Politics, open government, and safe streets. And the constant incursion of cycling.

The First Passport

Went to Atlanta this weekend for a brief visit with my parents. While I was there, I came across my very first passport:

Not quite sure

I have to admit to some disappointment with it, though. We did an extraordinary amount of travel while it was valid, but it seems that I rarely received any interesting visa stamps. For example, I’d hoped that the interminable waits at the East German border had at least resulted in some nifty bits of Cold War officialness. What did I get? An unimpressive American stamp and some civic boosterism:

That's it?


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  1. Peej

    That’s awesome. I don’t have any of my passports until the ones from my teenage years, and I only have the British ones from then on. The rest were either thrown away or, in the case of Iran, handed back when the new one was issued, as required. Which is too bad, because my passport photo at 1 would have been a lot cuter to show off than the ones in the gawky, geeky teenage years.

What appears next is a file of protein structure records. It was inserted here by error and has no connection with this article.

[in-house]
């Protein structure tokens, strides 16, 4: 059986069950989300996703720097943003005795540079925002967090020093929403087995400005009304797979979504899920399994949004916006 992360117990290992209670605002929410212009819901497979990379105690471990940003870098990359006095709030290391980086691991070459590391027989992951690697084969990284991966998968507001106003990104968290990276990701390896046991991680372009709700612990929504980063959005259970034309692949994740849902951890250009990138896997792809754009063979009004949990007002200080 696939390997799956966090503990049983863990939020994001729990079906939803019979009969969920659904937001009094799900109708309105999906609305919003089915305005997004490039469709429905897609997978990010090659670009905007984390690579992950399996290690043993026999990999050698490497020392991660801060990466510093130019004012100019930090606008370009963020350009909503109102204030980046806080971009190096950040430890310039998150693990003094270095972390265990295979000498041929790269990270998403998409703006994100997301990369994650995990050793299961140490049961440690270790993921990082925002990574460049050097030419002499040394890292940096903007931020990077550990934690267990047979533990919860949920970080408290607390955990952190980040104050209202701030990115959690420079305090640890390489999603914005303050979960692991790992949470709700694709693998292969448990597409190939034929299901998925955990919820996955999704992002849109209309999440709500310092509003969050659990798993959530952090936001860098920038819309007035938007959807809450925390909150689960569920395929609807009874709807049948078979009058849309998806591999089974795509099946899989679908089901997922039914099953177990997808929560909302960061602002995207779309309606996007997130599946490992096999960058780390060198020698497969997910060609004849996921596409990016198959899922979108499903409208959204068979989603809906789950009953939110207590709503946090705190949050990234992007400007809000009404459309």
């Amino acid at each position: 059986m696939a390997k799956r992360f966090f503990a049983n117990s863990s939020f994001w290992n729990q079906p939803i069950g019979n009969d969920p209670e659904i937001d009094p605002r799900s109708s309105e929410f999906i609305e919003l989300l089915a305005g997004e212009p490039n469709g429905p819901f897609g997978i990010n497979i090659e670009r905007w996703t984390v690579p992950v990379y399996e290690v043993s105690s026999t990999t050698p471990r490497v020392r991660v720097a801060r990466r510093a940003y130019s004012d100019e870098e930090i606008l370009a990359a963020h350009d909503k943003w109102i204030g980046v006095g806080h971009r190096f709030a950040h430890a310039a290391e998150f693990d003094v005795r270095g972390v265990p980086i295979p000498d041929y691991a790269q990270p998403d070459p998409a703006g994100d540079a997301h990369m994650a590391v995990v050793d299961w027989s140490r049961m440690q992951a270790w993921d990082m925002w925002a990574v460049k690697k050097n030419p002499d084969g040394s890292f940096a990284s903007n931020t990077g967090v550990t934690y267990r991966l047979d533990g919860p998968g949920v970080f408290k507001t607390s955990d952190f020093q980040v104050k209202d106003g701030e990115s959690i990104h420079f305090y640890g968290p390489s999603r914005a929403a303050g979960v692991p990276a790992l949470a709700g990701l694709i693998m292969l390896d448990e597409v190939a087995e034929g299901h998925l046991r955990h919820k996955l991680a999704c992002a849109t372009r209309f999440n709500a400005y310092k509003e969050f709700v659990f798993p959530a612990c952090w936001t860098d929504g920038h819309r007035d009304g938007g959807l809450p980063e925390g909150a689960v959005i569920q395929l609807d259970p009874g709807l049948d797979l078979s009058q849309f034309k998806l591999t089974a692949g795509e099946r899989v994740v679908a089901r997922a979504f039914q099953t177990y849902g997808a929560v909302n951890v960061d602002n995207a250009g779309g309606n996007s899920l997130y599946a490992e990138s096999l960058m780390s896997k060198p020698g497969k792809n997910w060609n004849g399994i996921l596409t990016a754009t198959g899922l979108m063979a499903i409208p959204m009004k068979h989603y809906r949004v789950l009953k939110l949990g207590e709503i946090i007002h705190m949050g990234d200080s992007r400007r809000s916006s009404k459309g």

Re: stamps–I remember up until I was 12 or 13, as long as I was traveling with my parents, I rarely got stamped, even though I had my own passport. I think being young and all, the officers just didn’t bother with mine.

  2. April

    We adopted my youngest son from Russia when he was a baby (now looks a bit like you Mark, blonde and blue eyed). Even though the Soviet Union was long gone in 1998, his Red passport was printed on old C.C.C.P. stock. Didn’t want to waste paper I suppose.

    Incidentally, the Soviet interminable waits and Cold War officialness seem to have survived the fall of communism. Your post made me think that finding the document might bring a smile to his sweet face some day.

  3. MB

    I’m sure it will, April.


    Peej, that’s pretty much what happened to me, too. No more, though. During this last trip, I can’t tell you how many times I stood in immigration behind a family with six kids, each of whom had to get their passports and papers stamped . . .

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